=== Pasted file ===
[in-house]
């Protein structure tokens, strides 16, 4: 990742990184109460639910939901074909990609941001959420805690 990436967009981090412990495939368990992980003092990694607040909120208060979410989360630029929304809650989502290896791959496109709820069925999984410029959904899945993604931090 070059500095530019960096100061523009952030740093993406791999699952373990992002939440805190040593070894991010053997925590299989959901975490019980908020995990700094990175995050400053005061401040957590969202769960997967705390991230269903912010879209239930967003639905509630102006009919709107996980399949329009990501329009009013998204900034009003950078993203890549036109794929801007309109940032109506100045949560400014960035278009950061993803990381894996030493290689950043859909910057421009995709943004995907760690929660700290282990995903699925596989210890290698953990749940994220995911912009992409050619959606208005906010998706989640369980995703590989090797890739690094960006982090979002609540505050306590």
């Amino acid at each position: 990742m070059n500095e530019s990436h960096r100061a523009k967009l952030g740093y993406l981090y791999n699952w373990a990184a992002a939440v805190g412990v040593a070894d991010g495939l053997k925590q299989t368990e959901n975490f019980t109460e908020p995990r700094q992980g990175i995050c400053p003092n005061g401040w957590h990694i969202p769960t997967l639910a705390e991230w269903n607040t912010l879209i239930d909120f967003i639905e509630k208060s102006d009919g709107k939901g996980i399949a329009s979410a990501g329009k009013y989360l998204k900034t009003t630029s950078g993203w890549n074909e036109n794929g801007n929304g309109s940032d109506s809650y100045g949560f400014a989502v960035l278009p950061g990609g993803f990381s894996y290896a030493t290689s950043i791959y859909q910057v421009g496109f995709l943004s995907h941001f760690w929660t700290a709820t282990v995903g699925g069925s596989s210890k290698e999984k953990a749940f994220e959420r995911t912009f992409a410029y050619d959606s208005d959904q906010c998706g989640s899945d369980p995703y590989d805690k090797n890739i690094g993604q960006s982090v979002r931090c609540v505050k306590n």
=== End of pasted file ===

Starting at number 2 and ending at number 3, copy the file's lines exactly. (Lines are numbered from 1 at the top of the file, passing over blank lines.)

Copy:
């Protein structure tokens, strides 16, 4: 990742990184109460639910939901074909990609941001959420805690 990436967009981090412990495939368990992980003092990694607040909120208060979410989360630029929304809650989502290896791959496109709820069925999984410029959904899945993604931090 070059500095530019960096100061523009952030740093993406791999699952373990992002939440805190040593070894991010053997925590299989959901975490019980908020995990700094990175995050400053005061401040957590969202769960997967705390991230269903912010879209239930967003639905509630102006009919709107996980399949329009990501329009009013998204900034009003950078993203890549036109794929801007309109940032109506100045949560400014960035278009950061993803990381894996030493290689950043859909910057421009995709943004995907760690929660700290282990995903699925596989210890290698953990749940994220995911912009992409050619959606208005906010998706989640369980995703590989090797890739690094960006982090979002609540505050306590």
């Amino acid at each position: 990742m070059n500095e530019s990436h960096r100061a523009k967009l952030g740093y993406l981090y791999n699952w373990a990184a992002a939440v805190g412990v040593a070894d991010g495939l053997k925590q299989t368990e959901n975490f019980t109460e908020p995990r700094q992980g990175i995050c400053p003092n005061g401040w957590h990694i969202p769960t997967l639910a705390e991230w269903n607040t912010l879209i239930d909120f967003i639905e509630k208060s102006d009919g709107k939901g996980i399949a329009s979410a990501g329009k009013y989360l998204k900034t009003t630029s950078g993203w890549n074909e036109n794929g801007n929304g309109s940032d109506s809650y100045g949560f400014a989502v960035l278009p950061g990609g993803f990381s894996y290896a030493t290689s950043i791959y859909q910057v421009g496109f995709l943004s995907h941001f760690w929660t700290a709820t282990v995903g699925g069925s596989s210890k290698e999984k953990a749940f994220e959420r995911t912009f992409a410029y050619d959606s208005d959904q906010c998706g989640s899945d369980p995703y590989d805690k090797n890739i690094g993604q960006s982090v979002r931090c609540v505050k306590n």